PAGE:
Come on. What phone for $200 has internals even remotely comparable to this one?
nimrod1212: Quote: "It's also the widest member of the Art lens family". 'scuse me awl over the place, but I thought Sigma already had a 19mm "Art lens"?
It's the widest by FOV, which is probably the more relevant metric--assuming, that is, you care more about the final product than you do about arbitrary numbers. (Never a safe assumption about DPreview members, of course...)
Geodesiq: No integrated grip??? Not even a little bump like most of the other Pens and virtually every other camera??? How stupid. Sacrificing function for fashion.
Yeah, it's so stupid to make a beautiful camera that people want to buy and be seen using. Let's all be tedious wannabe purists and mope on about "functionality" instead.
MFiftysomething: A triumph of style over substance; and priced to compete with full frame and fuji Xpro 2 - that is just NUTS, it is really sad that m43 is just going for fashion consumers!
"it is really sad that m43 is just going for fashion consumers!"
m43 is going for an extremely broad set of consumers. The PEN-F is aimed at the fashion plates, sure, but there are loads of m43 models that aren't.
Fretting about all this awful, awful variety is just silly.
Word problem: "discrete" is used where "discreet" is meant.
NicoPPC: Fujifilm is doing good stuff but I can not image shooting a whole day with a poor digital viewfinder. I would prefer a small dslr.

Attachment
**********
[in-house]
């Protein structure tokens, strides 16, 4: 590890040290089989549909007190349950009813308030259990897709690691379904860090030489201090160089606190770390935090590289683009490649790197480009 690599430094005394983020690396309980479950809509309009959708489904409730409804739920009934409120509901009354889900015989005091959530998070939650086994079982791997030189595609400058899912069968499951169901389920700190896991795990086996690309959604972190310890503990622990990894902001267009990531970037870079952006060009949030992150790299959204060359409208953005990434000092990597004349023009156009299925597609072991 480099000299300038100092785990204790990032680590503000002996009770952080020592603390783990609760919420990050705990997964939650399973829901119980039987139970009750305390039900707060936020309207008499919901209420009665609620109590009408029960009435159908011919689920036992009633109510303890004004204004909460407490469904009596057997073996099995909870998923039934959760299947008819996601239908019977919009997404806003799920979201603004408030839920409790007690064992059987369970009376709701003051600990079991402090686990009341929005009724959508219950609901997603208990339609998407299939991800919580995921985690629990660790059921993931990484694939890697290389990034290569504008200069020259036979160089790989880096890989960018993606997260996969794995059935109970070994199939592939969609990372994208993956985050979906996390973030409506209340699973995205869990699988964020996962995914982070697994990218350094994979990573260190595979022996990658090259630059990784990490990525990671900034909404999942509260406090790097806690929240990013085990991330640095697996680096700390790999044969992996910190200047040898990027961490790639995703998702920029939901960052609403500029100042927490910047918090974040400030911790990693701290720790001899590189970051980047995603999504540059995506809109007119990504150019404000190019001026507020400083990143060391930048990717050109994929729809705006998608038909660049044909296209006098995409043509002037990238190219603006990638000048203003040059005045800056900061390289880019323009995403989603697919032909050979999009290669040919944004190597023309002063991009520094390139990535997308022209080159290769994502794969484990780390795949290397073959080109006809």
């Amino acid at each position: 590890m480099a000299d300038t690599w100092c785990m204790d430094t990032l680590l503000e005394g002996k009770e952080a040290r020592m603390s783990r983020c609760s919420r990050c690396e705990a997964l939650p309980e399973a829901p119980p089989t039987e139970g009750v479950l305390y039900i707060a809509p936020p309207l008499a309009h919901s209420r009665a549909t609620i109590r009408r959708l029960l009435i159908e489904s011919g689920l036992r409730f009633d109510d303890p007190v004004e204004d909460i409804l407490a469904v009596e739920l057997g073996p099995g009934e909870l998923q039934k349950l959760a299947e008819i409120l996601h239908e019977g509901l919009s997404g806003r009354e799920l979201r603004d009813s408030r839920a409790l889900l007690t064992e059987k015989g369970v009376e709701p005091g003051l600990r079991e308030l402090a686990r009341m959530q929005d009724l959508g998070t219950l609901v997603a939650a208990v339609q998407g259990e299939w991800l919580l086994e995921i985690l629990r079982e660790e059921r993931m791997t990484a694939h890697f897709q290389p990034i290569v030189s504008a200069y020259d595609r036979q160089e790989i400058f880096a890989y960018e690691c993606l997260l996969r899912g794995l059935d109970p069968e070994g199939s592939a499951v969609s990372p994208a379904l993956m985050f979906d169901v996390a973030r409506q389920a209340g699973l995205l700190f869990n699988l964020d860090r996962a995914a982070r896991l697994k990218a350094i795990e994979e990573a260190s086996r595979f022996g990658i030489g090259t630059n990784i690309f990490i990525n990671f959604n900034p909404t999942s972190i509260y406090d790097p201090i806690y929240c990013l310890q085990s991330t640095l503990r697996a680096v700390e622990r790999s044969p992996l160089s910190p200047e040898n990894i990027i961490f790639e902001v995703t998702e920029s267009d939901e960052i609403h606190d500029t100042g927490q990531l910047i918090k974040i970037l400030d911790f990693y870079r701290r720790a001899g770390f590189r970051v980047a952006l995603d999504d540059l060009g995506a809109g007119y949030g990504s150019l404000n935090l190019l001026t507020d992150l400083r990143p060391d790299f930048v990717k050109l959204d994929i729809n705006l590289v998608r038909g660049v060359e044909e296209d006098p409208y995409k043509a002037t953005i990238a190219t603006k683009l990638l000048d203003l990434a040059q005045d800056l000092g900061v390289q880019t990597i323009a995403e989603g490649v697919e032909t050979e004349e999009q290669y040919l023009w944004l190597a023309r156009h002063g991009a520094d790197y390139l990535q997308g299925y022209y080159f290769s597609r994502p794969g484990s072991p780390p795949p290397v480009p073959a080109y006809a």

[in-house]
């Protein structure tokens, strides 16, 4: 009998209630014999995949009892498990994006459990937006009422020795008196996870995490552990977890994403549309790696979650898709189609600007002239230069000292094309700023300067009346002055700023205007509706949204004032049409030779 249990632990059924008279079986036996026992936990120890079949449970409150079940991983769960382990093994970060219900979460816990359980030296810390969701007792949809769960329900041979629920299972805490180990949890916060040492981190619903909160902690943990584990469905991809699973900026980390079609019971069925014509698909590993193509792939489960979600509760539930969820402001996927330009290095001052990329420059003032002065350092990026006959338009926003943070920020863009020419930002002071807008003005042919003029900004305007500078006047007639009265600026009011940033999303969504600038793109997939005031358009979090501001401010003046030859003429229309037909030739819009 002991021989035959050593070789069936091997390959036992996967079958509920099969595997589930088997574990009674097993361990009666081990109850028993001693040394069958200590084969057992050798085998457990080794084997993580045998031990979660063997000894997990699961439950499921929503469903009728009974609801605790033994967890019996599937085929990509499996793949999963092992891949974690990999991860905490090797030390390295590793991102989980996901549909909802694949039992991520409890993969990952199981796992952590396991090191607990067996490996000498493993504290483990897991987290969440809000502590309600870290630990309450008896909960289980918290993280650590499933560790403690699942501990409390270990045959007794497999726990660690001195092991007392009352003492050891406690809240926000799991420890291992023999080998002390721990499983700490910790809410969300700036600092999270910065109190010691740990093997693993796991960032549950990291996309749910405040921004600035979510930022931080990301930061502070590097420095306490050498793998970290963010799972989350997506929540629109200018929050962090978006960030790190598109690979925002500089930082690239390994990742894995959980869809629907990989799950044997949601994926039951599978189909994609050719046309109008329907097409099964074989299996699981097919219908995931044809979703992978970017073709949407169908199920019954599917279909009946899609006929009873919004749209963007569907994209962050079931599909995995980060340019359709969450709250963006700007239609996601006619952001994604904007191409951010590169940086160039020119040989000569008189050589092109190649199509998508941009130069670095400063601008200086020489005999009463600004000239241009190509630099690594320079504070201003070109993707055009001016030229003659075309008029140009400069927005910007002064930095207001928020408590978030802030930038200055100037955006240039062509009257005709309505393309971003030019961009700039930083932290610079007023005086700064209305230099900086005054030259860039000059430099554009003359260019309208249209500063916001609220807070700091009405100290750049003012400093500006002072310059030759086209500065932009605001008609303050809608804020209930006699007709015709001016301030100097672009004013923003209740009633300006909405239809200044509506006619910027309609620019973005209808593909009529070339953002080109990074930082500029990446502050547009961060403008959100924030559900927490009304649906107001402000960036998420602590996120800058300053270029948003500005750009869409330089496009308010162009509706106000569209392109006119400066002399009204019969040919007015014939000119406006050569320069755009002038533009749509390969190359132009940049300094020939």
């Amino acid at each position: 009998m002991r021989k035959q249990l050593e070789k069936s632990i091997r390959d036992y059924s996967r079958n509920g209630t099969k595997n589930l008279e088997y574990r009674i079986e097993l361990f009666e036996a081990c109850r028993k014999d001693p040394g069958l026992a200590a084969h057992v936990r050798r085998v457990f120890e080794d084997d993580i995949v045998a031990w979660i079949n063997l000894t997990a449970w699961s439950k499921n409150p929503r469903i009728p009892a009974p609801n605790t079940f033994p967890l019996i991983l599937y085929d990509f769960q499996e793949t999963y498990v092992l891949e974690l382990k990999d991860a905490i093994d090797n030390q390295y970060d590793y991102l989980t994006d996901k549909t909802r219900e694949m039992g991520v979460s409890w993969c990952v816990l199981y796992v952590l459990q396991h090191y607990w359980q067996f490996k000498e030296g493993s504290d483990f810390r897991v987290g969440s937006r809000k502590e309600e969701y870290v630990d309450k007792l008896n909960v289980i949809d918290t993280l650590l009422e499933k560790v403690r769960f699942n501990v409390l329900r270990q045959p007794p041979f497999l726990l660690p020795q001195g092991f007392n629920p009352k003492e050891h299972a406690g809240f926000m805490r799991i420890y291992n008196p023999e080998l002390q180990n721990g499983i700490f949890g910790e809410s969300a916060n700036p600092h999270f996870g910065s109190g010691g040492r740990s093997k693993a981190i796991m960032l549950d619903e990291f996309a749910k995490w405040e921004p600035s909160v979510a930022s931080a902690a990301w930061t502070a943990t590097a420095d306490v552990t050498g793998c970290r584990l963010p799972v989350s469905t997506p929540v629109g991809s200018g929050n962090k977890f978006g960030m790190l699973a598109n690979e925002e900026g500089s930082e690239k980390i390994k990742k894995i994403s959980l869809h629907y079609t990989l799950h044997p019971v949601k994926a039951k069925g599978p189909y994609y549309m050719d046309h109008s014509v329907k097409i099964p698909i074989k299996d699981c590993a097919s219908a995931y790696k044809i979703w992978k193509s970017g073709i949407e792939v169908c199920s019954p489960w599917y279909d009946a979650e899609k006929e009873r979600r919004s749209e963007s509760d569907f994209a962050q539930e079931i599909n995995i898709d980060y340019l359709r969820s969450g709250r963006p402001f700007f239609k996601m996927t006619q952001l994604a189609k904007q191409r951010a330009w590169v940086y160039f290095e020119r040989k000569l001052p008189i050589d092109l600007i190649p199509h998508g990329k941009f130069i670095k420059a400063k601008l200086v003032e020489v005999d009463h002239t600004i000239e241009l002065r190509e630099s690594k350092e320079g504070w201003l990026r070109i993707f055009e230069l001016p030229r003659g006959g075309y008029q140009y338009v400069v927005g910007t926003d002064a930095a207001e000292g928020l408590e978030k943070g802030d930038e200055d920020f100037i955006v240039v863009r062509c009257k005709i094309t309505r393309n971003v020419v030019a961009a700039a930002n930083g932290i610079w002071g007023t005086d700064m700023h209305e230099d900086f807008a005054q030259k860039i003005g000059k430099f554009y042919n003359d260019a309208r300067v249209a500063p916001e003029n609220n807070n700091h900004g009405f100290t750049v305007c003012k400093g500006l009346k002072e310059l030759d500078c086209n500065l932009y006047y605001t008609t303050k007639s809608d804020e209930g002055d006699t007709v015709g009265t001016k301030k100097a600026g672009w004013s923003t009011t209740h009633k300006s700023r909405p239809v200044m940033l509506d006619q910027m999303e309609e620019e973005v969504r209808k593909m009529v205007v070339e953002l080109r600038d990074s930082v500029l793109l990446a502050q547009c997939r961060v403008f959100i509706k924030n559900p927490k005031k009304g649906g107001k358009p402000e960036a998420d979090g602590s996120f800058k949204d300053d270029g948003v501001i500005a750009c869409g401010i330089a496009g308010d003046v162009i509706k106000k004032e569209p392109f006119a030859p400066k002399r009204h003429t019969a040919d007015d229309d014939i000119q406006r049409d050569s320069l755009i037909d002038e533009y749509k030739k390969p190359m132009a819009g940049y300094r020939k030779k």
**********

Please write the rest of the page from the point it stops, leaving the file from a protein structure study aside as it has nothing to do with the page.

Hey guy, can't you build a DSLR in the form of an old Olympus OM ?
NicoPPC wrote: "To my eyes, EVF still do not match the sharpness and clarity of an OVF."
... and an OVF will never match the EVF's ability to represent the final output (WB, exposure compensation, etc).
OVFs are nice to look through, but they're nowhere near as useful as a modern high speed high resolution EVF.
Yves P.: It is outragously expensive for a 300mm F4 lens. I don't care that it acts as a 600mm on any camera with a 4/3 sensor. Olympus is stealing its base Customers IMHO.
In Canada it will retail for 3200$, are U kidding me ...
When you start blaming Oly for the weak Canadian dollar, it's time for a chill pill. Dude.
aramgrg: Sounds like there was no other name left for optical image stabilization for Olympus :-)
Do you have some special experience or information that makes your conjecture worth consideration, or are you just imagining everyone else thinks the same way you do?
I mean, what's the point of your post other than looking for validation for your already fixed opinion?
And why do you even care?
EDIT: Erasing your original post was probably the mature thing to do. After all, writing (para.) "I just can't imagine any professionals using this lens" is a bit of a reach. :-)